Rare Chinese jade horse for sale after chance meeting at petrol station


A magnificent Ming dynasty jade horse from a highly important collection has emerged for sale in a provincial UK auction house - after a chance encounter at a petrol station.

The exquisite item, possibly an Imperial commission, shows the animal in a recumbent position, its head turned and ears pointed.

It was carved in jade of sea-green hue incorporating russet and brown tones and it measures 9.2ins (23.5cm).

The horse is now going under the hammer at Duke's auction house in Dorchester, Dorset, with an estimate of £100,000.

It dates from the 17th century - either late Ming or early Qing dynasty - and has caused a great deal of interest among collectors.

A group of similar horses was exhibited in 1975 at the Victoria and Albert Museum.

The sale of the horse is being held on Thursday and it all stems from a chance encounter on a petrol station forecourt.

A retired academic sinologist and enthusiast of Chinese art who lived in China at the end of the Cultural Revolution and who has visited regularly over the last 40 years, helped a woman who had locked her keys in her car.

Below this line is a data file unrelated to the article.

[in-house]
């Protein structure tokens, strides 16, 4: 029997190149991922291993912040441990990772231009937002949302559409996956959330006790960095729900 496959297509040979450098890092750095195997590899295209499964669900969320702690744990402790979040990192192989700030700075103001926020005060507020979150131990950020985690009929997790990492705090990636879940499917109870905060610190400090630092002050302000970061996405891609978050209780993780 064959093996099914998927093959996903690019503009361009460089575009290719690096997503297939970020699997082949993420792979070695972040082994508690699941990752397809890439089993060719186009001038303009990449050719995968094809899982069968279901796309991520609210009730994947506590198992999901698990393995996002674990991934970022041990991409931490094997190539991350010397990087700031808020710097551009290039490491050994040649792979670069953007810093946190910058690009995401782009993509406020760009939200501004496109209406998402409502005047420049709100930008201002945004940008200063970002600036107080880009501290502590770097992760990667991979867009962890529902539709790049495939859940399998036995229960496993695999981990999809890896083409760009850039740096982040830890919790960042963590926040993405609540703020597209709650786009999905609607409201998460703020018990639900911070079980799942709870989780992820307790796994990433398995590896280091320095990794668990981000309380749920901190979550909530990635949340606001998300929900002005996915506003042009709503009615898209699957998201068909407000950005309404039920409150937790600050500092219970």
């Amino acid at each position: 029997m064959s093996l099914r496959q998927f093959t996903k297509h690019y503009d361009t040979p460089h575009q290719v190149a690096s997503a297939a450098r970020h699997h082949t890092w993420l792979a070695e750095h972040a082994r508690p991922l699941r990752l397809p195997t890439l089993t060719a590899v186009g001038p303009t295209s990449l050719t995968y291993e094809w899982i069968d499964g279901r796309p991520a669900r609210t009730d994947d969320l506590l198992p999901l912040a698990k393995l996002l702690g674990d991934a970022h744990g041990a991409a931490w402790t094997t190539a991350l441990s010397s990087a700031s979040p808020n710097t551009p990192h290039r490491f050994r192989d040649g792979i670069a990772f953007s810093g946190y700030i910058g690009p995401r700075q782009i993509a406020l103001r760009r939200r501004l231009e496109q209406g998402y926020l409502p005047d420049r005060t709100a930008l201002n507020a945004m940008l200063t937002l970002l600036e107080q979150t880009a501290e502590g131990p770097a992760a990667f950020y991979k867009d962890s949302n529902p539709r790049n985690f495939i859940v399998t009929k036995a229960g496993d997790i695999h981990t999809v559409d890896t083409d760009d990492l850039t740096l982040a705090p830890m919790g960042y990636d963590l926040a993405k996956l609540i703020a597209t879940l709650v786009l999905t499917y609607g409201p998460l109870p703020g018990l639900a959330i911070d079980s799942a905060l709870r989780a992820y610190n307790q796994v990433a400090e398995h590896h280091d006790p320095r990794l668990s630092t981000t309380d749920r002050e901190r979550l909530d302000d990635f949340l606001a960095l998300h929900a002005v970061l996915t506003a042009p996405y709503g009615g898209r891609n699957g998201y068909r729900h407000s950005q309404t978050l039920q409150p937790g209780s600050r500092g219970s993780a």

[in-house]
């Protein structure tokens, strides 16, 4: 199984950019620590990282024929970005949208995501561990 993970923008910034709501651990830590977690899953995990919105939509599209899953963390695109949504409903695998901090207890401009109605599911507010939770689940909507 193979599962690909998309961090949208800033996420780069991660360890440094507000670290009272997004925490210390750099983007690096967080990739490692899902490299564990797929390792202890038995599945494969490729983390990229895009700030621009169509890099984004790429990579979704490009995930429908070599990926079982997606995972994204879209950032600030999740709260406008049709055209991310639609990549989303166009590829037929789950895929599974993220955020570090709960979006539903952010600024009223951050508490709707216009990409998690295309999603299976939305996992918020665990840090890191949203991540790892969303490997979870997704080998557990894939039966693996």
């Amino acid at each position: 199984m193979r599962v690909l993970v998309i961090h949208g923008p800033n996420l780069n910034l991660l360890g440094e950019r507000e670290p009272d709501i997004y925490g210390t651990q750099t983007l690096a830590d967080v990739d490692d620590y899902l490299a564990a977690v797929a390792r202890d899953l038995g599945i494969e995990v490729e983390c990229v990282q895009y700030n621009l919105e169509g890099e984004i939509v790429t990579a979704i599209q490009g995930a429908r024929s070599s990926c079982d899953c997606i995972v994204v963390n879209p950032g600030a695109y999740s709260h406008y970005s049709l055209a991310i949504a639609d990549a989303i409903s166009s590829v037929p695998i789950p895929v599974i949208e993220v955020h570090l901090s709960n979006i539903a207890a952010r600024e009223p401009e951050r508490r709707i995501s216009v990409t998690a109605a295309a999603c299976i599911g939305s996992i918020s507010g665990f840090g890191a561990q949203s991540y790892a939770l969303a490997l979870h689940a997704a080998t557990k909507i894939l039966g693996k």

She revealed her husband was a keen collector of antiques and the jade horse was discovered among his collection.

Andrew Marlborough, an expert from Duke's auctioneers, viewed the objects and quickly realised how important and exciting it was.

He said: "Most of the best pieces of the collection were purchased from a highly-respected group of London dealers from the 1950s to the 1990s and many of the receipts for these are available for inspection.

"The gentleman who collected them was for many years a member of the Oriental Ceramics Society and we know that he often asked deeply thoughtful questions about things before and after purchase.

"The jade horse is incredibly rare and quite exceptional and is from the same group as those exhibited in 1975 at the Victoria and Albert Museum. It has a finely carved mane and the face has a serene and confident expression communicated through the crisply-defined mouth, nostrils and eyes.

"There has already been a great deal of interest in this beautiful object not only because of the astonishing workmanship but also because of the subject."